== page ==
07 March 2024

The power of five and pairing tasks - by Anita

Whilst reading through the Philofaxy archive for some inspiration, it occurred to me that I've written a fair amount about my layout or different models that I've owned, but not that much about how I'm actually getting things done. So, I thought that I'd share with you a couple of methods that have really been helping me recently.

Adhoc lists of only five tasks
A wonderful teacher shared this method with me, and I find that it really helps me prioritise or focus if I'm feeling a bit overwhelmed. Here's an example of one of my lists from some time ago:
  1. Type up AGM minutes.
  2. Put washing away.
  3. Finish off my Philofaxy post.
  4. Call my Dad.
  5. Clean out the hamster. 

I tend to use these shorter lists to get myself moving, so the idea is that each individual task takes about 15 minutes at most. Therefore, for a larger task like typing AGM minutes, I will only do this for 15 minutes, unless it won't take me much longer than this to finish the job. This means that I might have the same recurring task showing on different lists of five, and I find that a helpful way to break it down into more manageable chunks of time. 

With experience, I've found that a good list of five will include a variety of types of tasks like the one above, so that I'm moving my body whilst putting washing away before I need to sit down and type some more.

Pairing tasks
When I was a carer for my late Mum, I was using my Filofax extensively to keep track of appointments, symptoms and medication. Whilst I felt that I was on top of the most important stuff, it could be easy though to forget some of the more trivial recurring things, so I started pairing certain tasks to help myself. Some examples:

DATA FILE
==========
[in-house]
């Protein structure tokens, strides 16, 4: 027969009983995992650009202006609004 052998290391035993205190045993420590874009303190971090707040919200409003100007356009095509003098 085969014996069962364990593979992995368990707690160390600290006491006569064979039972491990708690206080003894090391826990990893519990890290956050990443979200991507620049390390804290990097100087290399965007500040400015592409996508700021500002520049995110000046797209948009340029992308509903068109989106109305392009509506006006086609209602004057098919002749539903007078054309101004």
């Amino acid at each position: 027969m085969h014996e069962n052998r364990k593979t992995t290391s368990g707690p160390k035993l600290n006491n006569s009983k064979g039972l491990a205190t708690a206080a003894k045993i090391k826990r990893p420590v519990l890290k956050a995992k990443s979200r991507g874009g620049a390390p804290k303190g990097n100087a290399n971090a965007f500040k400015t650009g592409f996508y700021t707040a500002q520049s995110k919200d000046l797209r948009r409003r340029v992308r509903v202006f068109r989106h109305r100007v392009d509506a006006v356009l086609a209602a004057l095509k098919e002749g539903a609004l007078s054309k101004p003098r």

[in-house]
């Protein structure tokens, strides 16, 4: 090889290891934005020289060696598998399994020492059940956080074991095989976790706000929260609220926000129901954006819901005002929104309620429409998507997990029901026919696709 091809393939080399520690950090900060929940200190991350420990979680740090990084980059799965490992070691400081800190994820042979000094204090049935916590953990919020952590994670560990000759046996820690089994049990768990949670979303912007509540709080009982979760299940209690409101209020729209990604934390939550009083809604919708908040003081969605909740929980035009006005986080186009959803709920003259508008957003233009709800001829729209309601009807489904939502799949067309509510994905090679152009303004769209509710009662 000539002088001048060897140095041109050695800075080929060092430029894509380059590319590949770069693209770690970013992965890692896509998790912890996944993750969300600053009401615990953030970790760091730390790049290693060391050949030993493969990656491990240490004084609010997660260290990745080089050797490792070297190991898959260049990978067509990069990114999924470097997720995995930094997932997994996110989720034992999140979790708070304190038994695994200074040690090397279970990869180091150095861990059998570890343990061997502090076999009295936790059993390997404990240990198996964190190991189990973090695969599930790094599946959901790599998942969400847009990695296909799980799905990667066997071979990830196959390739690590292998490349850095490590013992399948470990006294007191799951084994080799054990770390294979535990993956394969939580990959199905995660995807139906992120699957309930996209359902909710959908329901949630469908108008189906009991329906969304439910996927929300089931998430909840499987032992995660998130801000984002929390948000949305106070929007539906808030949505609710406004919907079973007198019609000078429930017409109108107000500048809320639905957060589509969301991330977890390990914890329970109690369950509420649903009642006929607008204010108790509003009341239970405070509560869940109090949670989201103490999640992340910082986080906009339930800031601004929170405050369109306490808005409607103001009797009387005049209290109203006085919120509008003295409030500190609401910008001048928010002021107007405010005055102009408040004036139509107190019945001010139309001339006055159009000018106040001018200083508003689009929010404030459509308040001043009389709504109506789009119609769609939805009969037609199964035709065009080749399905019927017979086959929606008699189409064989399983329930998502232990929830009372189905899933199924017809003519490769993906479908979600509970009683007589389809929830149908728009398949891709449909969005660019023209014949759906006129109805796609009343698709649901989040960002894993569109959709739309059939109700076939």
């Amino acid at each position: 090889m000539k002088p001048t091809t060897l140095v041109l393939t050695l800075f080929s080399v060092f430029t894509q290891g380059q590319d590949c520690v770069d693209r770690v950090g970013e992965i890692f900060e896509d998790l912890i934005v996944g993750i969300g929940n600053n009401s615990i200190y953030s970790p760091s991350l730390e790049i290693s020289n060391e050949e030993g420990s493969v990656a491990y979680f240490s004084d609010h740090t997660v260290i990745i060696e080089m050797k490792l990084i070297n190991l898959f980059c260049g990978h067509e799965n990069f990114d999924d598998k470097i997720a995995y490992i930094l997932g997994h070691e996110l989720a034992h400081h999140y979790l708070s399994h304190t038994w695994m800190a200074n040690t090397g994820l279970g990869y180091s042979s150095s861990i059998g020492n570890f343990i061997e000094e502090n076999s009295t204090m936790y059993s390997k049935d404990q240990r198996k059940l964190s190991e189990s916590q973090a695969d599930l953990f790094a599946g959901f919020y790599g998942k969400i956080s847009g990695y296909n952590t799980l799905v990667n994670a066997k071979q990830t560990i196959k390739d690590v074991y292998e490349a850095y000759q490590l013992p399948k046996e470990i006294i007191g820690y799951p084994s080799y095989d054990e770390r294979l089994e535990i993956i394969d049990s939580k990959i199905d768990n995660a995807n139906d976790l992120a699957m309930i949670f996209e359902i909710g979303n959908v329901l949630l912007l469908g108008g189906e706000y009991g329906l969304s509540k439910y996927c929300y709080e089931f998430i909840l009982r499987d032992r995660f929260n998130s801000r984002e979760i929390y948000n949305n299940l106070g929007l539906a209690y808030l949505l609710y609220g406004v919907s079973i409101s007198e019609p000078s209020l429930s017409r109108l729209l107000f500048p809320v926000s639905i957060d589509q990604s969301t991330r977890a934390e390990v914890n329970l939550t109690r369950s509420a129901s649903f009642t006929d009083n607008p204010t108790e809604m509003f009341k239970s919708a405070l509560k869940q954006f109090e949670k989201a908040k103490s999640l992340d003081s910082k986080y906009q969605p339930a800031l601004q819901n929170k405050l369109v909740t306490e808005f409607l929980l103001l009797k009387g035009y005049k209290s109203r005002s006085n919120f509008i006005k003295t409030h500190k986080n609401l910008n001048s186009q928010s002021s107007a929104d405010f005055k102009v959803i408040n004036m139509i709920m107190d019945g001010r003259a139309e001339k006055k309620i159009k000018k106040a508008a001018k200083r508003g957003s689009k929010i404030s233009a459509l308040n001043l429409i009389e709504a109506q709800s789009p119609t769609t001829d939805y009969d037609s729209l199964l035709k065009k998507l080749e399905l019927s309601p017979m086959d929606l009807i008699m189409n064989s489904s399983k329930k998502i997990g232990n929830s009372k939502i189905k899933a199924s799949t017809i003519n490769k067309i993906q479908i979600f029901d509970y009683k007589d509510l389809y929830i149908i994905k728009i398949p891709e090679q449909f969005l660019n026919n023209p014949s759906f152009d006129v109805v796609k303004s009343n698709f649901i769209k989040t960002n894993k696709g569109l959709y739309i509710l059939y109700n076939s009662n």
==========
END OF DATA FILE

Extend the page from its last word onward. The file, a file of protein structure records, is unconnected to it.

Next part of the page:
• Help Mum take medication and put on steroid cream.
  • Cut my nails and Mum's on the same day. 
  • Check the car tyre pressure when I take out the recycling. 
  • For work: I've paired up a couple of clients, so that I will always do their regular work on the same day of the week. 

In my Filofax, I always have some spare paper in my inbox (first section that I come to), so I'll just grab a sheet to make a list of five or to write a list of tasks that I'm choosing to pair at the moment.


  1. Like the tips - thanks Anita

  2. I love both of these ideas. Thanks, Anita!

  3. I’ll be trying these tips - thank you!

  4. Thanks for this, Anita. Although I don't use the 'Power of 5', I *have* learned to limit myself to a finite number of tasks in any given daily list. This avoids the discouragement which often comes from the '36 item to do list' Many of us (myself included) would have if we didn't limit ourselves, and which patently could not e completed. Our brains already know it can't be done, so the discouragement is baked into the system before starting.